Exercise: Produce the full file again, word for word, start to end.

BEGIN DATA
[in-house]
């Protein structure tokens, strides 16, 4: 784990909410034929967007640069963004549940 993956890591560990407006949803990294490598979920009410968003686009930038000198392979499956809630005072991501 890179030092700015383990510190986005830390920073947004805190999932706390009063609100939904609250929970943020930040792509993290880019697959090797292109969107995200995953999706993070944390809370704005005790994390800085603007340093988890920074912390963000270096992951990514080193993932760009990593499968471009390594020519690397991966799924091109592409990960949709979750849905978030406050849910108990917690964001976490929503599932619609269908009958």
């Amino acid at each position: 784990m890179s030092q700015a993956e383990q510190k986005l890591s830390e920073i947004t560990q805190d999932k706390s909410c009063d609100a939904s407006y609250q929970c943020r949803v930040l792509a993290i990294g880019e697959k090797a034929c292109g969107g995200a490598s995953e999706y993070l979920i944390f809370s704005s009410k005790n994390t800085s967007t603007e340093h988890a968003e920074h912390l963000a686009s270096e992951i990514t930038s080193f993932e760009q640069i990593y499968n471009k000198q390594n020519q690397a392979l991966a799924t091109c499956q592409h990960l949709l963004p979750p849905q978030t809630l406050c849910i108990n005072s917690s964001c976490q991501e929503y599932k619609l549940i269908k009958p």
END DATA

[in-house]
């Protein structure tokens, strides 16, 4: 784990909410034929967007640069963004549940 993956890591560990407006949803990294490598979920009410968003686009930038000198392979499956809630005072991501 890179030092700015383990510190986005830390920073947004805190999932706390009063609100939904609250929970943020930040792509993290880019697959090797292109969107995200995953999706993070944390809370704005005790994390800085603007340093988890920074912390963000270096992951990514080193993932760009990593499968471009390594020519690397991966799924091109592409990960949709979750849905978030406050849910108990917690964001976490929503599932619609269908009958």
């Amino acid at each position: 784990m890179s030092q700015a993956e383990q510190k986005l890591s830390e920073i947004t560990q805190d999932k706390s909410c009063d609100a939904s407006y609250q929970c943020r949803v930040l792509a993290i990294g880019e697959k090797a034929c292109g969107g995200a490598s995953e999706y993070l979920i944390f809370s704005s009410k005790n994390t800085s967007t603007e340093h988890a968003e920074h912390l963000a686009s270096e992951i990514t930038s080193f993932e760009q640069i990593y499968n471009k000198q390594n020519q690397a392979l991966a799924t091109c499956q592409h990960l949709l963004p979750p849905q978030t809630l406050c849910i108990n005072s917690s964001c976490q991501e929503y599932k619609l549940i269908k009958p």